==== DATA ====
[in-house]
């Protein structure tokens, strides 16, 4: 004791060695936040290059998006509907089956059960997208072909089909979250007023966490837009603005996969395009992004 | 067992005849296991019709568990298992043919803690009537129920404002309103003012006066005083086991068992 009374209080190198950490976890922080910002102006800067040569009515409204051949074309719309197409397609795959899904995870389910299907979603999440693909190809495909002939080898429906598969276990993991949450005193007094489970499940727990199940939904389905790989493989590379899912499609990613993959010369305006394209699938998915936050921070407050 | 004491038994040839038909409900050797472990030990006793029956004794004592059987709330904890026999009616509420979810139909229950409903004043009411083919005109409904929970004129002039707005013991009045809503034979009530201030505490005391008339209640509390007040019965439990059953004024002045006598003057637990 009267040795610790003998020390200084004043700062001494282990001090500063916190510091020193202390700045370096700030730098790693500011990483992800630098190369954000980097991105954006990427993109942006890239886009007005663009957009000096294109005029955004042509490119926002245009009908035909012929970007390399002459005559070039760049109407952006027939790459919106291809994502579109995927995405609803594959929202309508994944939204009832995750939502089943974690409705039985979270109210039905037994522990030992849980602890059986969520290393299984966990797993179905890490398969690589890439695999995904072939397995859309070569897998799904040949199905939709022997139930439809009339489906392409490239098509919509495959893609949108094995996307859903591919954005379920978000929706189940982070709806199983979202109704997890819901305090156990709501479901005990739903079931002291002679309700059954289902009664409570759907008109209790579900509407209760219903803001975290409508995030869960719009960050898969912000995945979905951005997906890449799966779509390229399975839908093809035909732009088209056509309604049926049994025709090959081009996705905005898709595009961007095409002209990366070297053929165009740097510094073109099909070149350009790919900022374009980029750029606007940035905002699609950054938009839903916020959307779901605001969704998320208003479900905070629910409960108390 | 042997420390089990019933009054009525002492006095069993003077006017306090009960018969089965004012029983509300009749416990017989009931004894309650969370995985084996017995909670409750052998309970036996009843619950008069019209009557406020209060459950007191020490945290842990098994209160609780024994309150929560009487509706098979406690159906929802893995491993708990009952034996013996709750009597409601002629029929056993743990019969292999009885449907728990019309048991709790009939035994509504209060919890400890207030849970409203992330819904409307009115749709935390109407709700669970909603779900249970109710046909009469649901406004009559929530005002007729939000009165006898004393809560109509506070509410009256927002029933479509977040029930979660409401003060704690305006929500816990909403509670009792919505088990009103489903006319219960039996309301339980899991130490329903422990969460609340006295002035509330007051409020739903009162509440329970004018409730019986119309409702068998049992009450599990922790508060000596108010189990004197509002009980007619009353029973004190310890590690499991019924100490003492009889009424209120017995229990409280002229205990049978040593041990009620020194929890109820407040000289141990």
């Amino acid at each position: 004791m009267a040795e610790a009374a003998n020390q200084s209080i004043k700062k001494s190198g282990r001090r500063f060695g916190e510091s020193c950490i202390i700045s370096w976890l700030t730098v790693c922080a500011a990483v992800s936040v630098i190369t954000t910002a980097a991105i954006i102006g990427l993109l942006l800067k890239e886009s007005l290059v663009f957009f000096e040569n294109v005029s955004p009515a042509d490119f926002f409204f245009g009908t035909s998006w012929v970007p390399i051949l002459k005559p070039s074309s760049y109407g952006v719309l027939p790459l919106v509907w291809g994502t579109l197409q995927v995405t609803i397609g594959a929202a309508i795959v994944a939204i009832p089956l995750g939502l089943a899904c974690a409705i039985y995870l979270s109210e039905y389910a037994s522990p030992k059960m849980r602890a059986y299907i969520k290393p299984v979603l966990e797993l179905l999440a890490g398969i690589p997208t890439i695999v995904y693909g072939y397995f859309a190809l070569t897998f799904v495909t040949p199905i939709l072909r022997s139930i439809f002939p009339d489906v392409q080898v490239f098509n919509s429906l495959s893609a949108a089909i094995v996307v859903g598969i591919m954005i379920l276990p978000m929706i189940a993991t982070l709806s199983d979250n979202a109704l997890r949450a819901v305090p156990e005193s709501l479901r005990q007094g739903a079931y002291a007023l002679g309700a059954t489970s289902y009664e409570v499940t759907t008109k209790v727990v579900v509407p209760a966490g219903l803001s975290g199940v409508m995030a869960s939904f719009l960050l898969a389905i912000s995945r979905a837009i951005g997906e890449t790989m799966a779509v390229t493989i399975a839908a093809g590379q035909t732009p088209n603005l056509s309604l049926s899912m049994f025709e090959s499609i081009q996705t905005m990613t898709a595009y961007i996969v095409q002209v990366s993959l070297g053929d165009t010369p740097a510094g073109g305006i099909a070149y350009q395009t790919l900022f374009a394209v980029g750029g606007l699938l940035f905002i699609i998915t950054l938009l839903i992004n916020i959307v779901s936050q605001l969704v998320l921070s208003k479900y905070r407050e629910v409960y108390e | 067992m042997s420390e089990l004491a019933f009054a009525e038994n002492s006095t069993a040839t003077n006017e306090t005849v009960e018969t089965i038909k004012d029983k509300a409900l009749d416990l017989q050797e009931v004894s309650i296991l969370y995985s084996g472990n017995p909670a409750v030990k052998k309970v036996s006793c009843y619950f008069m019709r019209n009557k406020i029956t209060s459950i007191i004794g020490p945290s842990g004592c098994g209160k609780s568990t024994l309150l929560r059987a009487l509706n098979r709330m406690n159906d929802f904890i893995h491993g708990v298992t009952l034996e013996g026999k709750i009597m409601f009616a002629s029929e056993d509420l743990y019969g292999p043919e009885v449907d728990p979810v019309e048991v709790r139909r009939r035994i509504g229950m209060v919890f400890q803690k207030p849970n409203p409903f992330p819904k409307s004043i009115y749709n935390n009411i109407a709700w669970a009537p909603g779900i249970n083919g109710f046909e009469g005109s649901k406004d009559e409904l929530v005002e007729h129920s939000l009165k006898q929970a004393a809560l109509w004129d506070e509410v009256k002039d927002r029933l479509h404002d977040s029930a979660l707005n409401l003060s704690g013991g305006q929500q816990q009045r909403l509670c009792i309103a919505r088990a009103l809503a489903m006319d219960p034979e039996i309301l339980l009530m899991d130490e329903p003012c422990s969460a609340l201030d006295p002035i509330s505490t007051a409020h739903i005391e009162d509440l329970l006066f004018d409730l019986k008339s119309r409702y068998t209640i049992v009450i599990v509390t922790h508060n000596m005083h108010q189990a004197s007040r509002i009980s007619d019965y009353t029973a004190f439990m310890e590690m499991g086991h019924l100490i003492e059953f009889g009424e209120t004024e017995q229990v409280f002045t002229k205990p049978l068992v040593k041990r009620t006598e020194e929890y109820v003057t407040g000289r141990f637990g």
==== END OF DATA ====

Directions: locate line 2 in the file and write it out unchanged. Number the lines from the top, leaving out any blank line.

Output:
């Protein structure tokens, strides 16, 4: 004791060695936040290059998006509907089956059960997208072909089909979250007023966490837009603005996969395009992004 | 067992005849296991019709568990298992043919803690009537129920404002309103003012006066005083086991068992 009374209080190198950490976890922080910002102006800067040569009515409204051949074309719309197409397609795959899904995870389910299907979603999440693909190809495909002939080898429906598969276990993991949450005193007094489970499940727990199940939904389905790989493989590379899912499609990613993959010369305006394209699938998915936050921070407050 | 004491038994040839038909409900050797472990030990006793029956004794004592059987709330904890026999009616509420979810139909229950409903004043009411083919005109409904929970004129002039707005013991009045809503034979009530201030505490005391008339209640509390007040019965439990059953004024002045006598003057637990 009267040795610790003998020390200084004043700062001494282990001090500063916190510091020193202390700045370096700030730098790693500011990483992800630098190369954000980097991105954006990427993109942006890239886009007005663009957009000096294109005029955004042509490119926002245009009908035909012929970007390399002459005559070039760049109407952006027939790459919106291809994502579109995927995405609803594959929202309508994944939204009832995750939502089943974690409705039985979270109210039905037994522990030992849980602890059986969520290393299984966990797993179905890490398969690589890439695999995904072939397995859309070569897998799904040949199905939709022997139930439809009339489906392409490239098509919509495959893609949108094995996307859903591919954005379920978000929706189940982070709806199983979202109704997890819901305090156990709501479901005990739903079931002291002679309700059954289902009664409570759907008109209790579900509407209760219903803001975290409508995030869960719009960050898969912000995945979905951005997906890449799966779509390229399975839908093809035909732009088209056509309604049926049994025709090959081009996705905005898709595009961007095409002209990366070297053929165009740097510094073109099909070149350009790919900022374009980029750029606007940035905002699609950054938009839903916020959307779901605001969704998320208003479900905070629910409960108390 | 042997420390089990019933009054009525002492006095069993003077006017306090009960018969089965004012029983509300009749416990017989009931004894309650969370995985084996017995909670409750052998309970036996009843619950008069019209009557406020209060459950007191020490945290842990098994209160609780024994309150929560009487509706098979406690159906929802893995491993708990009952034996013996709750009597409601002629029929056993743990019969292999009885449907728990019309048991709790009939035994509504209060919890400890207030849970409203992330819904409307009115749709935390109407709700669970909603779900249970109710046909009469649901406004009559929530005002007729939000009165006898004393809560109509506070509410009256927002029933479509977040029930979660409401003060704690305006929500816990909403509670009792919505088990009103489903006319219960039996309301339980899991130490329903422990969460609340006295002035509330007051409020739903009162509440329970004018409730019986119309409702068998049992009450599990922790508060000596108010189990004197509002009980007619009353029973004190310890590690499991019924100490003492009889009424209120017995229990409280002229205990049978040593041990009620020194929890109820407040000289141990």